First, he argues that God's saving word of promise has not fallen because it only refers to those who are truly Israel by promise and election not just by physical birth. Romans 9:8, "It is not the children of the flesh who are the children of God, but the children of the promise are counted as offspring." In other words, God is not bound to save a person just because of ancestry or parents-Jewish or Gentile. God is free, and fulfills his promise to Israel by saving those whom he chooses, so that, as Romans 9:11 says, "God's purpose of election might continue, not because of works but because of his call." So the first step in Paul's argument that the word of God has not fallen is that not all physical Israel is spiritual Israel, and the saving promises apply to those who are spiritual Israel by virtue of God's promise and election.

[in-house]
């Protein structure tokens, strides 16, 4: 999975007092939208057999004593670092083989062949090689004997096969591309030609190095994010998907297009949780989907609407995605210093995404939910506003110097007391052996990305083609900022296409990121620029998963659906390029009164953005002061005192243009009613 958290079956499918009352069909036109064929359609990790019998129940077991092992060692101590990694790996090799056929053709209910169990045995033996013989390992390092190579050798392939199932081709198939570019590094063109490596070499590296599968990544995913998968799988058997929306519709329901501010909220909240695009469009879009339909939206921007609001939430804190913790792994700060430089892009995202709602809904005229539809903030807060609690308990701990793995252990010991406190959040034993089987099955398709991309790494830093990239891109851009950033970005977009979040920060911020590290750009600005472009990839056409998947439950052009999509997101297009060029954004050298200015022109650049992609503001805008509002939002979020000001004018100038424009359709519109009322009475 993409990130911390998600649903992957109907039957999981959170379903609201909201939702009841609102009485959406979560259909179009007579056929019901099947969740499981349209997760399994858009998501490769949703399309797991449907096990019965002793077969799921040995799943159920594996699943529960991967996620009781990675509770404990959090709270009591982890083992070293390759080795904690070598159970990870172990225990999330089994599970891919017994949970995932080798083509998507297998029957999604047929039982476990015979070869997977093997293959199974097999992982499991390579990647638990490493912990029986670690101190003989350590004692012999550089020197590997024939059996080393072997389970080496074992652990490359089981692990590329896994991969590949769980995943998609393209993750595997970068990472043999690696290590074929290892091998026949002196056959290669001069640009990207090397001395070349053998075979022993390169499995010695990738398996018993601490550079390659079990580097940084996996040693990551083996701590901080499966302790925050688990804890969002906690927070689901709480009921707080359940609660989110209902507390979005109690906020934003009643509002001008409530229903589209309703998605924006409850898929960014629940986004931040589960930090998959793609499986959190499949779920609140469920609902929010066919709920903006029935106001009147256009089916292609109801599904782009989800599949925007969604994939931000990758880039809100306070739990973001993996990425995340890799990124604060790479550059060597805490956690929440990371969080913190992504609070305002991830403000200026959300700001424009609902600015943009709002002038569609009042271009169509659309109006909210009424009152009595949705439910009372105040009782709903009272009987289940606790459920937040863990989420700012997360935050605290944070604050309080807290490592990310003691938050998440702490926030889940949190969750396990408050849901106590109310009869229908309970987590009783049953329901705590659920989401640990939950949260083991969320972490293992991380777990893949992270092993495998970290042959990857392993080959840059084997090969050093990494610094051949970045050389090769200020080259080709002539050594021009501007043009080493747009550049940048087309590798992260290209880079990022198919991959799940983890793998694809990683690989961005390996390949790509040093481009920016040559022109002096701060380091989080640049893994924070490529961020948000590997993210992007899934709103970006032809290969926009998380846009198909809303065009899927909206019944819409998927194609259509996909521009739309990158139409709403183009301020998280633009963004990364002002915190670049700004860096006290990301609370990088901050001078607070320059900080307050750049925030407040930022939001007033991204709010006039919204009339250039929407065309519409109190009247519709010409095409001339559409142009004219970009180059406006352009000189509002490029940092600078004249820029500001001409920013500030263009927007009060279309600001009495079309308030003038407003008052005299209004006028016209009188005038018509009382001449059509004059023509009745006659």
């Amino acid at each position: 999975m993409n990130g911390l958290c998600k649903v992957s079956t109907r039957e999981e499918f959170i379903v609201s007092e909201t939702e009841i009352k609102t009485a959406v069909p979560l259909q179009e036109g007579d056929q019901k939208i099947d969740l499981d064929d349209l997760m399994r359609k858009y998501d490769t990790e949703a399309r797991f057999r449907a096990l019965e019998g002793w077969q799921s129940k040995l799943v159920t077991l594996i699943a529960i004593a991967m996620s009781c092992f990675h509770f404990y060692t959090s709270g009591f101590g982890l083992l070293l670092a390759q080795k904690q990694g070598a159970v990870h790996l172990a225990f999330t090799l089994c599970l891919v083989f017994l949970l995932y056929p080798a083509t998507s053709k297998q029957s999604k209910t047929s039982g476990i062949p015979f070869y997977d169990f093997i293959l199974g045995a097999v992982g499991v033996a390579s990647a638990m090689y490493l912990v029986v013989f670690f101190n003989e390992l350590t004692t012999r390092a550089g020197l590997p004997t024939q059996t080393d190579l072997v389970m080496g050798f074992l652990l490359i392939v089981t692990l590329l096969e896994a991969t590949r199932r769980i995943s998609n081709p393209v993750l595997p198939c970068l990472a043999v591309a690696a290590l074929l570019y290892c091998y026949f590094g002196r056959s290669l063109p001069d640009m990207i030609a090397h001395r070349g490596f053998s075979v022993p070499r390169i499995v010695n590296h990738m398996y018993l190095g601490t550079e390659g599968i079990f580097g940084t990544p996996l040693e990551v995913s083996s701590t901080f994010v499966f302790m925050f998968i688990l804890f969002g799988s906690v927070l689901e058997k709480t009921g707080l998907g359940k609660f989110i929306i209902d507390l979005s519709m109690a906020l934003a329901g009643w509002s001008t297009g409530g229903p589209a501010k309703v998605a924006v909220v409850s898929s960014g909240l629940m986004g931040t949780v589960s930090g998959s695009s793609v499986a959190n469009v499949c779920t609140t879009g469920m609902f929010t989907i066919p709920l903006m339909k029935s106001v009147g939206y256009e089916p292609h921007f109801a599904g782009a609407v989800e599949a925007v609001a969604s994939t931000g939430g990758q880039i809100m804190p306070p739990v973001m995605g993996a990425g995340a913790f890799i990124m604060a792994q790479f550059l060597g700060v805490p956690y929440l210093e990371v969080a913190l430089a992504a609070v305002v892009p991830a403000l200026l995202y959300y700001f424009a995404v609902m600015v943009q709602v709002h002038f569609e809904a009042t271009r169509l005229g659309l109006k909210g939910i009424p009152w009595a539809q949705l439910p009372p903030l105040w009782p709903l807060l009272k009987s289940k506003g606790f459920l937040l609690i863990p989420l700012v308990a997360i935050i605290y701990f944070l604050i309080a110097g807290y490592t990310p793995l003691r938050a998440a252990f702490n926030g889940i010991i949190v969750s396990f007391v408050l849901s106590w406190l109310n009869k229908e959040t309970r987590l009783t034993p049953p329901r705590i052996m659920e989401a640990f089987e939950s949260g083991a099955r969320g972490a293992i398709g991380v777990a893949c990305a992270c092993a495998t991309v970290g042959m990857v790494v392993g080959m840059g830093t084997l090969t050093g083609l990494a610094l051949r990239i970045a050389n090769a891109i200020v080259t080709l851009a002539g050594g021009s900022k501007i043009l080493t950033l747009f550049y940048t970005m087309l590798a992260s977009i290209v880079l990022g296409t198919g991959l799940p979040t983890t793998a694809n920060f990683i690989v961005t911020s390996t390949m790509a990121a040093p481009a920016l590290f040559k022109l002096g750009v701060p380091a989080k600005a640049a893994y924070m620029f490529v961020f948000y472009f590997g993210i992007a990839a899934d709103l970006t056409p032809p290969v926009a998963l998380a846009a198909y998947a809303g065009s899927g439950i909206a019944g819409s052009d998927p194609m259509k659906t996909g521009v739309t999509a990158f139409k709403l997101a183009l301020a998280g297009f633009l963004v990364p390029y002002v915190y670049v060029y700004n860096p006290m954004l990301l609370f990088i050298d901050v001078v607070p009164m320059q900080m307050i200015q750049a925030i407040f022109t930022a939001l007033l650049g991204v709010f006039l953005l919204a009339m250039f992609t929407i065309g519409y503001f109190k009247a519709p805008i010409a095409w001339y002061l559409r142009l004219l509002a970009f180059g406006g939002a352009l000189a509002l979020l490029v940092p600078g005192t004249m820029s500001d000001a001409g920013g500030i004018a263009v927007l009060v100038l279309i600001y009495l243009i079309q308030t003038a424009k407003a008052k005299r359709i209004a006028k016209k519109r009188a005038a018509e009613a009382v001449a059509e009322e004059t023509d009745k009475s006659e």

Step Two: Gentiles Too Are Included in the Promise of Salvation

The second step in his argument that the word of God has not fallen is that Gentiles too are included in the promise of salvation and they are in fact being saved by grace. Romans 9:24, "Even us whom he has called, not from the Jews only but also from the Gentiles?" This is possible, he explains because salvation is by grace through faith apart from works of the law. Romans 9:30, "Gentiles who did not pursue righteousness have attained it, that is, a righteousness that is by faith." Jesus Christ is the "end of the law for righteousness to everyone who believes" (Romans 10:4). God's word stands because it is fulfilled in those who have faith, including Gentiles.